While I did have a brief fling with vodka in the mid-00’s, beer was always my drink of choice. With that and the fact that I hadn’t had a drink the day before I “turned myself in”, I didn’t need to detox. After a brief check-up with one of the facility’s doctors I was shown my room. Also unlike the television portrayals I had seen, the rooms had three beds and were well furnished. I had just enough time to put my bag on the floor before I was whisked away to the first “class”. You don’t start the program at Brighton on day one with a group of people, you start in the middle of whatever they’re already doing. This was jarring at first because everybody else knew each other and the cultural cues of the place. In the end that was good, though. It snapped me out of my social fear and forced me to start trusting people again. Trusting anyone was difficult for me; imagine how hard it was to trust a bunch of drug addicts and alcoholics! Some of them were sent there by the court as a hail mary before their final court date in the hopes that a judge would see that they were trying and wouldn’t send them to prison. Others were there because their parents forced them. People like me who were there of our own free will were a depressingly tiny minority. So, no. I didn’t trust most of them on my first day. Or third.
Changes weren’t quick or dramatic. I was still quiet and introspective most of the time. It’s difficult for me to spear myself in to an already established social group and probably always will be. I feel like jumping into the middle of people’s conversations is rude and awkward even if it’s what most people do. Over time, though, I started to form a bond with the people there. First it was with the people who were in my group therapy sessions… our unit was further split up by therapist so there would be groups of 6-8 of us in the morning for therapy and then we would all come back together for classes and meals. A strange thing started to happen. My perception of other people was beginning to change for the better without any effort on my part. I was with hardened criminals, mothers who had their children taken away, and abject losers like me who had never amounted to anything. I started seeing them all as people though. Even the guys who came in “tough” on their first day started to let their guard down mid way through the first week and by week two were just normal people like the rest of us. I think that the most valuable lesson I learned at Brighton is that we are all just as scared of life as everybody else. People may make bad, even terrible choices but they weren’t born thinking it would be a fantastic idea to rob people for drug money. Life happens to all of us and I was lucky to be an alcoholic son of a reasonably good family instead of some of those other people. I would like to believe that we all changed there and the hardened criminals I met left to pursue an altruistic life of happiness but that isn’t how our society works. We won’t get into that though.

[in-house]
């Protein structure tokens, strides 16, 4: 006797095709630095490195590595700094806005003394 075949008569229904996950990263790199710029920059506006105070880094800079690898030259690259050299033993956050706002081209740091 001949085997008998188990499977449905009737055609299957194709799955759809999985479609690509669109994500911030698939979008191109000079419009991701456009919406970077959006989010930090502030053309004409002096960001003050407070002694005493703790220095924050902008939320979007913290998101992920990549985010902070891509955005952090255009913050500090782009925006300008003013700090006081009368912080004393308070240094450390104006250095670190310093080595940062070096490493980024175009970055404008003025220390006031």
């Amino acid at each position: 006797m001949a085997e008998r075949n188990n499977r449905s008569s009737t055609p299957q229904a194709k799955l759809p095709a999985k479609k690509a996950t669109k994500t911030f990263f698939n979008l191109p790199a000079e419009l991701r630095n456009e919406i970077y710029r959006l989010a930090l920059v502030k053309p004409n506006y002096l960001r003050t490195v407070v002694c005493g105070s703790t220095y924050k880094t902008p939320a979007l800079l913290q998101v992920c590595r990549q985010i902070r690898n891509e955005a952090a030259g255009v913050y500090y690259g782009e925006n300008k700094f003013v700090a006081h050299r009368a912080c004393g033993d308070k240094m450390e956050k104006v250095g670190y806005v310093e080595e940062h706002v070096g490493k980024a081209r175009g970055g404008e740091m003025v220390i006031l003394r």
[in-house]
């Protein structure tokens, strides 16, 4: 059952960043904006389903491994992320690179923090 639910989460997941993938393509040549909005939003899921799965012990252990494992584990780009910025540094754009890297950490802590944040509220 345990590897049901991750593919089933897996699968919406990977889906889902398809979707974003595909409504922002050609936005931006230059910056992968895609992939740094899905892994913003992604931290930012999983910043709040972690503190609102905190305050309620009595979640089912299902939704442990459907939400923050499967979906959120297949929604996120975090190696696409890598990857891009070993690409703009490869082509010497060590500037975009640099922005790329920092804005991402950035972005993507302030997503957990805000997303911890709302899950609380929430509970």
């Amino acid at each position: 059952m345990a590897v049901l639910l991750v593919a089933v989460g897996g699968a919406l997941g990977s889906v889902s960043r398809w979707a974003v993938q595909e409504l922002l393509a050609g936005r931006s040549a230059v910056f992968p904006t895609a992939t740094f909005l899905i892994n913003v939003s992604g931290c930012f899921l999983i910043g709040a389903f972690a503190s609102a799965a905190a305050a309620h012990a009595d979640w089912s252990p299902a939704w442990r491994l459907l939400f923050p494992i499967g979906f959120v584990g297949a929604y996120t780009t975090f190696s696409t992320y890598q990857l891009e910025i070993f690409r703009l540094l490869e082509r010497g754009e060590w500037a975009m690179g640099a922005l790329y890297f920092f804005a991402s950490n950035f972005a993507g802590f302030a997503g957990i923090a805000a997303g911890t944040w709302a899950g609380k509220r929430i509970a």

It was a bit like school from how I remembered it. There were cliques and hierarchies but unlike high school I was near the top of the ladder for a change! It felt good to know I was succeeding at at least something. There were still the groups who screwed around and didn’t take anything seriously. There were two groups of people in particular who were sneaking into each others rooms and doing what boys and girls do. Obviously they’ve relapsed by now. But the bulk of us paid attention and did the work. They kept us pretty busy. We had the aforementioned group therapy in the morning after breakfast and a class before we left to go to the hospital unit for lunch as that was where the main cafeteria was. After that we came back to our unit and had two more classes and then left yet again to have dinner. After dinner we stayed at the main building for an AA meeting and then came back for essentially two hours of free time. Even given that rigorous schedule I was starting to get severely stir crazy by my last week. One of the counselors would occasionally take us on walks through the property (they had at least a hundred acres of forest and lakes on their campus) but other than that the only outdoor area we were allowed to use wasn’t even the size of my back yard. It helped to have made some friends but those of us who were more serious about the process took a lot of “me” time to do the assignments and reflect on our lives. We still played board games and tried to play sports in our 20 yard garden but I spent a lot of time thinking about my past.
In the end, I walked out on May 16, 2018 with more sober time then I’d ever had since I was 21. Life hasn’t been a pleasant little picnic since then but one thing I can say is I basically do not think about alcohol anymore. I don’t know why. Whether it was the classes telling me the scientific explanation of how my brain works or the time I burst into tears when a woman in group told me after going through a laundry list of all of the horrible things I’d done in my that life she still loved me as a person. No clue. But for some reason I got away scott-free while thousands of other addicts go to AA meetings two or three times a day and clutch their heads in agony as they try to resist the temptation to drink. It’s not a thought for me.
I just don’t drink anymore.